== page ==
neighborhood". If they are not, what are they like? I.e., what conceptual model do you believe the certain/possible comparisons to be based upon? Note that the conceptual models are not used to describe to high levels of the software such as functions, algorithms, programs, or applications. They are only useful to describe the rationale for having multiple sets of comparisons. So they are properly applied only to distinguish the kinds of low-level
But we have a fundamental disagreement. The reason certain and possible comparisons are characterized as based upon points is that the results of the comparisons desribe the presence or absence of points. Possible comparisons indicate that there exists some point in each object that satisfies the relation in question. Certain comparisons indicate that there is one (and only one) point that satisfies the relation in question (except of course for cne() which
indicates that there is no point that satisfies the relation).
> Do you have some bibliographic references for the principal value model?
Not yet. That is one of the reasons why it says that it would be understandable if they are not part of the standard. The reasons for mentioning them at all is that it may benefit the team making the proposal to the committee to be aware that there is on-going research and development in this area. It may be that there should be no operator notation for comparison until the various candidates have been evaluated in the field. The candidates that have been suggested include set/segment, certainty, and principal value.
> This looks like a center-radius model of intervals, but this
> isn't it, so I'm a bit lost. For now, I will just ask how different
> is the "loose" comparaison from the "possible" comparison.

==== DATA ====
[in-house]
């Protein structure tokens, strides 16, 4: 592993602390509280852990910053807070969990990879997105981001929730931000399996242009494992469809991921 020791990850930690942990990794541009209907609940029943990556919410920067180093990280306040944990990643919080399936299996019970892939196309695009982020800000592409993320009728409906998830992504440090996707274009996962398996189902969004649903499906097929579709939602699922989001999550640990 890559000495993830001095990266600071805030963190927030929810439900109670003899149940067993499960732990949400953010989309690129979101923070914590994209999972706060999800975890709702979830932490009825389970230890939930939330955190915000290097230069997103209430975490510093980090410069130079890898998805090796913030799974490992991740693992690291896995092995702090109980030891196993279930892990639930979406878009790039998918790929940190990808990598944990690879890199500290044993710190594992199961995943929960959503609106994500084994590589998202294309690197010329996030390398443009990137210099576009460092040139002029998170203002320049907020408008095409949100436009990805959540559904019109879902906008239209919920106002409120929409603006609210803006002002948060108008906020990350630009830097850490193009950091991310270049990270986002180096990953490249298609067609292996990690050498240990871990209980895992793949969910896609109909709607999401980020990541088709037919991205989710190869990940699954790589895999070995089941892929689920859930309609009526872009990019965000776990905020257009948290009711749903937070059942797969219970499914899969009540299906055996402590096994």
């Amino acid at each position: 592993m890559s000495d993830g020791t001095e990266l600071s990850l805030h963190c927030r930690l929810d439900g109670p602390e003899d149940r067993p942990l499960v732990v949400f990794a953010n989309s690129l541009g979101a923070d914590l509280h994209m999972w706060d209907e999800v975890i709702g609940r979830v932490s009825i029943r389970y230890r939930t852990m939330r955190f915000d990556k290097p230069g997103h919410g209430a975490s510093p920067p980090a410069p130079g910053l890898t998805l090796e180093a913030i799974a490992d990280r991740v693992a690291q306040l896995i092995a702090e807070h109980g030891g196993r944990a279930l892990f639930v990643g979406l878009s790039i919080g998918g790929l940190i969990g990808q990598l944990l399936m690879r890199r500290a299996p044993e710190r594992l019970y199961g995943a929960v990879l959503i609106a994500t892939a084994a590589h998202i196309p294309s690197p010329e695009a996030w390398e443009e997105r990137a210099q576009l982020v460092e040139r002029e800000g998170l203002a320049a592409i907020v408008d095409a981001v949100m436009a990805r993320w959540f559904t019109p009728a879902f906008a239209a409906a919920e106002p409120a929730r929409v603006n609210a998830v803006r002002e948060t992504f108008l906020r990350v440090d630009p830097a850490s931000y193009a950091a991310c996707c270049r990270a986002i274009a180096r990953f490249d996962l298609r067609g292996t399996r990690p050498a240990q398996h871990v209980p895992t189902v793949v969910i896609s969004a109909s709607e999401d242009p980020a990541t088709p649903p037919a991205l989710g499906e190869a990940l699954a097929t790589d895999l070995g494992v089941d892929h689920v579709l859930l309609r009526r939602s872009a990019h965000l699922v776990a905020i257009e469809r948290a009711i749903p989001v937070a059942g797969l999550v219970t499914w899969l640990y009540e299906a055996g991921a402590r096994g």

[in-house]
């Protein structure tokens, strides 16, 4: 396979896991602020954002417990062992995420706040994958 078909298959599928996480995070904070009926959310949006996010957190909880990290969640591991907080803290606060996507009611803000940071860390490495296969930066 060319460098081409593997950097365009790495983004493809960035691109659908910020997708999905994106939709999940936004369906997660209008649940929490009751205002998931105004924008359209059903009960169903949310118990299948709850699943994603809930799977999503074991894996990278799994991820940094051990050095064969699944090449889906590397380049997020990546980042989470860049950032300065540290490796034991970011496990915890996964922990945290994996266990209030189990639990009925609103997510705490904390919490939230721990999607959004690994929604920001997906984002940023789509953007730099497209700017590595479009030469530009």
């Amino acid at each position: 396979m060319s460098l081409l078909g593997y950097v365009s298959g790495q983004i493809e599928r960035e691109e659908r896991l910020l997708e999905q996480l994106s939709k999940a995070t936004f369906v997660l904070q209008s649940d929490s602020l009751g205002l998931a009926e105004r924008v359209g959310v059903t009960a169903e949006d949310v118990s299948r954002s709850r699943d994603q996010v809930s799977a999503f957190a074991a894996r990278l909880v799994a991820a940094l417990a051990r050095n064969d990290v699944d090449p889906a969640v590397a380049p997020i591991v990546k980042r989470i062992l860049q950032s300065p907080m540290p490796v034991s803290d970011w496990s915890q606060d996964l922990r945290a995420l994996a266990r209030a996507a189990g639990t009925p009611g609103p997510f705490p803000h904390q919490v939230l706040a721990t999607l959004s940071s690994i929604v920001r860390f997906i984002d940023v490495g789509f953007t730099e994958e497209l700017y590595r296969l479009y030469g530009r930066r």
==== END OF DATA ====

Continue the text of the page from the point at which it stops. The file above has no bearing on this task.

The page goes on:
> Since the "loose" comparison is using "the implicit epsilon
> provided by the radius of the actual intervals", it seems to
> me the results will always be the same.
The results will not be the same. The auithoritative definitions of the principal value comparisons can be found in Knuth, D.E. /The art of computer programming/ (vol II). A brief description of its usage and utility can be found in the beginning of: <http://www.boost.org/libs/test/doc/components/
The difference between loose and possible is that peq() is true whenever one of the intervals overlaps any portion of the other, but leq() is true only whenever one of the intervals overlaps the center of the other.
> Also you are saying this model appeals to a "much wider
> audience"; could you give some examples where it is used?
At present it is not used AFAIK. But one of the claims is that the PV model makes intervals suitable for direct replacement of built-in floating point types (in the sense of the Liskov substitution principle). If that claim is valid then the PV model makes intervals appeal to every C++ programmer who uses built-in floating point types.
> Later, you say that "empty interval arguments should always
> yield false". This statement contradicts your line-segment
> model, since the empty set is included in every set.
What is the contradiction? Equivalence and ordering comparisons do not deal with subsets. The functions in() and contains() should affirm that an empty interval is included in every other interval. But the empty interval is neither less then nor more than any other interval. And given the the empty interval is not part of the machine number line one can claim that it is Not an Interval (NaI). So, just as NaN is not equal to any other floating point value, not even an identical NaN, NaI should not be equal to any other interval, not even an identical NaI.